Become a Freelance Writer: Career Guide
Research the requirements to become a freelance writer. Learn about the job description and duties and read the step-by-step process to start a career in freelance writing.
Do I Want to Be a Freelance Writer?
Freelance writers are contracted employees who are typically paid per writing assignment or per batch of assignments. These professionals often work from home and may be employed by multiple clients. With the evolution of technology, freelancers typically conduct most, if not all, of their work using computers and often submit finished pieces to clients via the Internet. As salaried positions become more difficult to secure, competition for freelance jobs may increase, and writers' incomes may be somewhat unpredictable.
Education is helpful in developing and honing writing skills, but experience and samples of published work often carry more weight with prospective employers. A degree in journalism or a related field might be advantageous, however, when competing for assignments. The following table outlines the requirements for freelance writers:
|Degree Level||Although not always needed, some clients may require a bachelor's degree*|
|Degree Field||English, journalism, communications*|
|Experience||Varies based on client expectations*|
|Key Skills||Writing skills, including excellent spelling, grammar and research abilities, creativity, persistence, persuasion abilities, flexibility*|
|Computer Skills||Multimedia software, word processing programs, quick typing ability*|
|Additional Requirements||Basic knowledge of graphic design and page layout; marketing, management, accounting and other business skills can be beneficial*|
Sources: *U.S. Bureau of Labor Statistics (BLS)
Step 1: Earn a Bachelor's Degree
While formal education isn't required, freelance writers often have a bachelor's degree in English, journalism or communications. Common courses in these programs might include literature, creative writing and introductory journalism. Some colleges and universities even offer freelance writing courses that can benefit students looking to break into the field.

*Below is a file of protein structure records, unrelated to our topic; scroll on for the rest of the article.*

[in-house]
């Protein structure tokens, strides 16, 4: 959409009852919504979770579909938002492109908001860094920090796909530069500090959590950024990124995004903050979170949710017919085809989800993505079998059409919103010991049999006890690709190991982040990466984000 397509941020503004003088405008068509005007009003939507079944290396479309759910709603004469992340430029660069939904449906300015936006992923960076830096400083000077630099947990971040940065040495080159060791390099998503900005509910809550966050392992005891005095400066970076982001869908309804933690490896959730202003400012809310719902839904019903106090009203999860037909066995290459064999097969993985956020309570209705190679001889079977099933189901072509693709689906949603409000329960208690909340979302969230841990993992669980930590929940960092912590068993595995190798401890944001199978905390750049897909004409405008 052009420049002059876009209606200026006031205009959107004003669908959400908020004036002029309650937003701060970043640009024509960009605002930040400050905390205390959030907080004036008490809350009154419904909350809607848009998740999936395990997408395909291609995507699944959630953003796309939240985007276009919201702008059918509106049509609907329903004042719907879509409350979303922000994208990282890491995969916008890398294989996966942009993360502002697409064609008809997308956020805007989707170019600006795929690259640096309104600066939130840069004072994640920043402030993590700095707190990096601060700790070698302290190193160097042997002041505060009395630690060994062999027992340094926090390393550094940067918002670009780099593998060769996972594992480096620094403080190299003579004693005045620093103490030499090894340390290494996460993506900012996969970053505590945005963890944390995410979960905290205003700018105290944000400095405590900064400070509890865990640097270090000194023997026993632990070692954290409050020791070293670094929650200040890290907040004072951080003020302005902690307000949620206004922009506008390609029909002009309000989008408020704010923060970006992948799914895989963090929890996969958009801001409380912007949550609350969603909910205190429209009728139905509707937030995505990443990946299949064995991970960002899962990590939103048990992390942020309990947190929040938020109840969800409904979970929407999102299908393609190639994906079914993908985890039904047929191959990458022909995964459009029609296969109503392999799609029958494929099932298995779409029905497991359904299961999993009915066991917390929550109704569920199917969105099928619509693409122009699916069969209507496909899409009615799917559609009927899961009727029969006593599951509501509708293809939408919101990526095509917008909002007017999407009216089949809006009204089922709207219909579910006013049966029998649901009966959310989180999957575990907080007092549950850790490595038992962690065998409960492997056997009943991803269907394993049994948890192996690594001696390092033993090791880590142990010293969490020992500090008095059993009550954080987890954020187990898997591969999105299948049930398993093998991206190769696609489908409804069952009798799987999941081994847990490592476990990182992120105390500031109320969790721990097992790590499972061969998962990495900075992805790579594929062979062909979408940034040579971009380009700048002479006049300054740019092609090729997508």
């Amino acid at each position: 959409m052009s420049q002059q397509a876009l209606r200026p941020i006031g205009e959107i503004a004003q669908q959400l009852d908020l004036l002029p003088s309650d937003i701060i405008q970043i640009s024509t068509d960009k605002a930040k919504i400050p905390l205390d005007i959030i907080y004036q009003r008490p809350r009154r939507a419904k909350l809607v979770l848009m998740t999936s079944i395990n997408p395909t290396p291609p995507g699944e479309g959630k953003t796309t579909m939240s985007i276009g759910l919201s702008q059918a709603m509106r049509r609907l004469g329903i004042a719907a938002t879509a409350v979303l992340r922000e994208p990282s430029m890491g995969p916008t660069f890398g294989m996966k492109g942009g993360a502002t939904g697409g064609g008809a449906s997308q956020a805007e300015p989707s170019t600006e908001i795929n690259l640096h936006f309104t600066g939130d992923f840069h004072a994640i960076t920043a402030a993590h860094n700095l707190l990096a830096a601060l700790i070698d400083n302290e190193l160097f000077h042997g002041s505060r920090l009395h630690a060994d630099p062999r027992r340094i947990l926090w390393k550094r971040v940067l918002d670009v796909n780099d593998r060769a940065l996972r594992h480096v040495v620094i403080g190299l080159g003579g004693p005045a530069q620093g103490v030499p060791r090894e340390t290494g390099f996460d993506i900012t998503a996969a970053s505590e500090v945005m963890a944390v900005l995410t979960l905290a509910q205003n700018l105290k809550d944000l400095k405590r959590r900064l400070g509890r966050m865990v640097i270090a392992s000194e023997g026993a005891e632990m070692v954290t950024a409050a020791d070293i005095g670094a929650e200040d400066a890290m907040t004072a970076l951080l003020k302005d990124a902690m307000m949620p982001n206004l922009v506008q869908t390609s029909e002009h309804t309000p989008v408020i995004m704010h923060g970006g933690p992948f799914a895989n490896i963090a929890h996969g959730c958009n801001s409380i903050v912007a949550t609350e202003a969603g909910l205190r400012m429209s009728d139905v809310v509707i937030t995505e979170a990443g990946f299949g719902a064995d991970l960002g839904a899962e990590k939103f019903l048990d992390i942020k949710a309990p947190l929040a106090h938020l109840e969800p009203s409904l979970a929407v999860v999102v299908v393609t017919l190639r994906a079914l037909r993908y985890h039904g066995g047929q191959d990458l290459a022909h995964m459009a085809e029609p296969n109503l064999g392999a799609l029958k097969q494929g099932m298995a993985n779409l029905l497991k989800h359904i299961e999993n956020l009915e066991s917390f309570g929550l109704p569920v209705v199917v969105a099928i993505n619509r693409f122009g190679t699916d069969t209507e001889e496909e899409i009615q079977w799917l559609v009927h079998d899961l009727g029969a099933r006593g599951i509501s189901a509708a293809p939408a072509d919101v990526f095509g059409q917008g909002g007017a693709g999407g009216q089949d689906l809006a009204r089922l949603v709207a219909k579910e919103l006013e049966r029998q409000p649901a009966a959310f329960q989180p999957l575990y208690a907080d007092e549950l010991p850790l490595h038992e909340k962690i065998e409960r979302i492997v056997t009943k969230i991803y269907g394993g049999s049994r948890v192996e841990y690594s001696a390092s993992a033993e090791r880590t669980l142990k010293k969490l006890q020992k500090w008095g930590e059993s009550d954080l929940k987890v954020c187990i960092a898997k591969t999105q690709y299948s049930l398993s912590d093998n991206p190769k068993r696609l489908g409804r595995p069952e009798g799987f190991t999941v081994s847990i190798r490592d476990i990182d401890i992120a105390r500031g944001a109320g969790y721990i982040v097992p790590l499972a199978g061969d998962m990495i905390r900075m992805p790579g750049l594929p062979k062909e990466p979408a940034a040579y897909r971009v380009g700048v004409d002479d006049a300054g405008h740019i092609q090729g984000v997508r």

- Write for school publications. Writing for student-run publications, such as newspapers, magazines, blogs or newsletters, can help aspiring freelance writers improve their writing skills. These opportunities can also provide writers with valuable experience and professional writing samples.
- Take business courses. Marketing and accounting classes can show freelancers how to promote themselves to clients and manage their finances as independent contractors.
- Take computer classes. Since the majority of freelance work is conducted online, the more computer-savvy a freelance writer is, the better. Computer classes can help an aspiring writer learn how to use word processing, spreadsheet and multimedia software.
- Participate in an internship. An internship in journalism can help aspiring freelancers advance and build upon their skills outside of the classroom. Internships may also appeal to potential clients when listed on a writer's resume.
Step 2: Build a Portfolio
A portfolio consists of samples of published work that highlight a writer's style and composition skills; it's perhaps the most important thing a writer needs when finding freelance work. A beginning writer's portfolio may include work completed in college or through an internship. Collecting a body of published samples may entail writing for newspapers, magazines, blogs or other publications.
Step 3: Seek Freelance Assignments
Much of a freelance writer's time is spent finding work. Writers can find job opportunities through both print and online media. Freelancers can apply for writing positions or send out query letters and article proposals directly to editors of various publications. If an editor approves a proposal, he or she may negotiate a contract with the freelance writer and outline requirements for the article. Freelance writers seldom work for just one publisher and often work for several at the same time.
- Join a professional organization. Professional organizations, like the American Society of Journalists and Authors or the National Writers Union, can be helpful for beginning writers. These organizations may offer networking opportunities that help freelancers find new clients, internship opportunities and even insurance discounts. Local writing organizations also exist for writers living in or near major cities.
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